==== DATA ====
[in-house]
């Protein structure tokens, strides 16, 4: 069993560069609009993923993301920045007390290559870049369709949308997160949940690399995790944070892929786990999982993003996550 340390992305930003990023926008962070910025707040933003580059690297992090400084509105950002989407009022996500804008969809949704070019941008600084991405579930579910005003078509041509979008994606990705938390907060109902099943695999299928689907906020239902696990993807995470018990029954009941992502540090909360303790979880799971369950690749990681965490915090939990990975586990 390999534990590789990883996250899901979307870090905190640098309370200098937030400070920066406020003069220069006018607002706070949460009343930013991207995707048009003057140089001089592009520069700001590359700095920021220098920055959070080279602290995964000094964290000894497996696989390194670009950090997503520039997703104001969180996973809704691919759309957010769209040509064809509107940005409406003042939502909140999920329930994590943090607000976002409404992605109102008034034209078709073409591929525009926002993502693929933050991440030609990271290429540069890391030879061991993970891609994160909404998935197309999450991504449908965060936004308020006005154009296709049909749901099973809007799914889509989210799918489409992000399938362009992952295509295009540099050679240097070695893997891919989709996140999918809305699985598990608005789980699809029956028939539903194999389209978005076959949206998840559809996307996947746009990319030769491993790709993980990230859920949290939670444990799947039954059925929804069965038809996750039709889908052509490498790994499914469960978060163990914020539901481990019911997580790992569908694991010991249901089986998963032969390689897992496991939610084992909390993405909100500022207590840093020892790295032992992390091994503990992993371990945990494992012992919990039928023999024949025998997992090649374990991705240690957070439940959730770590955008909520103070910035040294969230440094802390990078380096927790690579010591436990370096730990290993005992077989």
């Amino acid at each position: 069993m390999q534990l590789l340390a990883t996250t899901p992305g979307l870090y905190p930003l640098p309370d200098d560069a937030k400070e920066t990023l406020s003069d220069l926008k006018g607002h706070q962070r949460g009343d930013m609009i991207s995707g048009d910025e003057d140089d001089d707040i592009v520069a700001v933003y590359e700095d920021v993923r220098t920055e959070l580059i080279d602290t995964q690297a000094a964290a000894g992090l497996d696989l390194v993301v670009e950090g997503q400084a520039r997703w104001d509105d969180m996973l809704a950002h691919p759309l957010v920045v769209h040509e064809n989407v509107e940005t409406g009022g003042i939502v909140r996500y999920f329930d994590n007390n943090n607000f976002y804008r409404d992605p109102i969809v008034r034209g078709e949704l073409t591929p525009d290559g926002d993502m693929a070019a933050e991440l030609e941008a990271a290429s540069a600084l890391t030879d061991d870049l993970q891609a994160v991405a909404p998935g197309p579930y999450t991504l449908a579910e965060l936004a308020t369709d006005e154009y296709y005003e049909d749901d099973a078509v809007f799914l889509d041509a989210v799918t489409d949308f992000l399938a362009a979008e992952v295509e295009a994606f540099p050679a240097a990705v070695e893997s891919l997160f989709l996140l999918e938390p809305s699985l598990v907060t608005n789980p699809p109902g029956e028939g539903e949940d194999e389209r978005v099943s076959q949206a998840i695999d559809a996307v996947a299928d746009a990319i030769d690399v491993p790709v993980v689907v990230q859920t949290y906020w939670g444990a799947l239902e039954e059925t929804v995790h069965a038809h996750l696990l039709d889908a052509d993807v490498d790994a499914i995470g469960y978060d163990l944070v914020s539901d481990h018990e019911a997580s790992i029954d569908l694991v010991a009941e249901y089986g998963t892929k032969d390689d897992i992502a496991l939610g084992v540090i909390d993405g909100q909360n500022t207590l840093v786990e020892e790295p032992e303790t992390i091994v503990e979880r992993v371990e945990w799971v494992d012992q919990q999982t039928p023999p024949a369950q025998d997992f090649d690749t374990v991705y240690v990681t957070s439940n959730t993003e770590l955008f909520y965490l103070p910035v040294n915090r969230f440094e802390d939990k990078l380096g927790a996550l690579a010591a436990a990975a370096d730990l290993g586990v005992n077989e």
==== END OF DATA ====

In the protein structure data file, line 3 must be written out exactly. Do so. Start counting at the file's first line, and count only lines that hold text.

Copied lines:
């Amino acid at each position: 069993m390999q534990l590789l340390a990883t996250t899901p992305g979307l870090y905190p930003l640098p309370d200098d560069a937030k400070e920066t990023l406020s003069d220069l926008k006018g607002h706070q962070r949460g009343d930013m609009i991207s995707g048009d910025e003057d140089d001089d707040i592009v520069a700001v933003y590359e700095d920021v993923r220098t920055e959070l580059i080279d602290t995964q690297a000094a964290a000894g992090l497996d696989l390194v993301v670009e950090g997503q400084a520039r997703w104001d509105d969180m996973l809704a950002h691919p759309l957010v920045v769209h040509e064809n989407v509107e940005t409406g009022g003042i939502v909140r996500y999920f329930d994590n007390n943090n607000f976002y804008r409404d992605p109102i969809v008034r034209g078709e949704l073409t591929p525009d290559g926002d993502m693929a070019a933050e991440l030609e941008a990271a290429s540069a600084l890391t030879d061991d870049l993970q891609a994160v991405a909404p998935g197309p579930y999450t991504l449908a579910e965060l936004a308020t369709d006005e154009y296709y005003e049909d749901d099973a078509v809007f799914l889509d041509a989210v799918t489409d949308f992000l399938a362009a979008e992952v295509e295009a994606f540099p050679a240097a990705v070695e893997s891919l997160f989709l996140l999918e938390p809305s699985l598990v907060t608005n789980p699809p109902g029956e028939g539903e949940d194999e389209r978005v099943s076959q949206a998840i695999d559809a996307v996947a299928d746009a990319i030769d690399v491993p790709v993980v689907v990230q859920t949290y906020w939670g444990a799947l239902e039954e059925t929804v995790h069965a038809h996750l696990l039709d889908a052509d993807v490498d790994a499914i995470g469960y978060d163990l944070v914020s539901d481990h018990e019911a997580s790992i029954d569908l694991v010991a009941e249901y089986g998963t892929k032969d390689d897992i992502a496991l939610g084992v540090i909390d993405g909100q909360n500022t207590l840093v786990e020892e790295p032992e303790t992390i091994v503990e979880r992993v371990e945990w799971v494992d012992q919990q999982t039928p023999p024949a369950q025998d997992f090649d690749t374990v991705y240690v990681t957070s439940n959730t993003e770590l955008f909520y965490l103070p910035v040294n915090r969230f440094e802390d939990k990078l380096g927790a996550l690579a010591a436990a990975a370096d730990l290993g586990v005992n077989e």